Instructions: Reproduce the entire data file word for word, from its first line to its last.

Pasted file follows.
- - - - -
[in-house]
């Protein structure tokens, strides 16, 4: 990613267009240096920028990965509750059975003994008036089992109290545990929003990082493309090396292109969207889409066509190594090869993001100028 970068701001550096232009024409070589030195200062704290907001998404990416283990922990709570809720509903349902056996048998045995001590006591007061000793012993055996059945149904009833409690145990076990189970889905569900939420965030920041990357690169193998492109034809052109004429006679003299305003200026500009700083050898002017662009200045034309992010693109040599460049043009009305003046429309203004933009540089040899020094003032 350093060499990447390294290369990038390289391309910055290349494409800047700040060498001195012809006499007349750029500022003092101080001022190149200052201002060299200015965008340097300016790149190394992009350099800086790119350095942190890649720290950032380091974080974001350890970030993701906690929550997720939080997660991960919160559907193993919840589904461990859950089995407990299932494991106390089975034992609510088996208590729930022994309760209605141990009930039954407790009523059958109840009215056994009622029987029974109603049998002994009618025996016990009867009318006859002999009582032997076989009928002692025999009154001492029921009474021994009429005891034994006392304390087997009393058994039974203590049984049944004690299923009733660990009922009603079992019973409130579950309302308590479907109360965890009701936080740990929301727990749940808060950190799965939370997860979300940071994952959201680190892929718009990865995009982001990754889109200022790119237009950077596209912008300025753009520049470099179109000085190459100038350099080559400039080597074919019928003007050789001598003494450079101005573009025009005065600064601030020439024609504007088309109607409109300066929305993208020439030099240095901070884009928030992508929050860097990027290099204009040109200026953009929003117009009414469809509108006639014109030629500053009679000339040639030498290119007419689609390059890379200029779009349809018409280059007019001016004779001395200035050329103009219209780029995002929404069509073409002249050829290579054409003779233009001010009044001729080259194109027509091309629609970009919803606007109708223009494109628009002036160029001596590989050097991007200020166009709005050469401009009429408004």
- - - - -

[in-house]
């Protein structure tokens, strides 16, 4: 990613267009240096920028990965509750059975003994008036089992109290545990929003990082493309090396292109969207889409066509190594090869993001100028 970068701001550096232009024409070589030195200062704290907001998404990416283990922990709570809720509903349902056996048998045995001590006591007061000793012993055996059945149904009833409690145990076990189970889905569900939420965030920041990357690169193998492109034809052109004429006679003299305003200026500009700083050898002017662009200045034309992010693109040599460049043009009305003046429309203004933009540089040899020094003032 350093060499990447390294290369990038390289391309910055290349494409800047700040060498001195012809006499007349750029500022003092101080001022190149200052201002060299200015965008340097300016790149190394992009350099800086790119350095942190890649720290950032380091974080974001350890970030993701906690929550997720939080997660991960919160559907193993919840589904461990859950089995407990299932494991106390089975034992609510088996208590729930022994309760209605141990009930039954407790009523059958109840009215056994009622029987029974109603049998002994009618025996016990009867009318006859002999009582032997076989009928002692025999009154001492029921009474021994009429005891034994006392304390087997009393058994039974203590049984049944004690299923009733660990009922009603079992019973409130579950309302308590479907109360965890009701936080740990929301727990749940808060950190799965939370997860979300940071994952959201680190892929718009990865995009982001990754889109200022790119237009950077596209912008300025753009520049470099179109000085190459100038350099080559400039080597074919019928003007050789001598003494450079101005573009025009005065600064601030020439024609504007088309109607409109300066929305993208020439030099240095901070884009928030992508929050860097990027290099204009040109200026953009929003117009009414469809509108006639014109030629500053009679000339040639030498290119007419689609390059890379200029779009349809018409280059007019001016004779001395200035050329103009219209780029995002929404069509073409002249050829290579054409003779233009001010009044001729080259194109027509091309629609970009919803606007109708223009494109628009002036160029001596590989050097991007200020166009709005050469401009009429408004």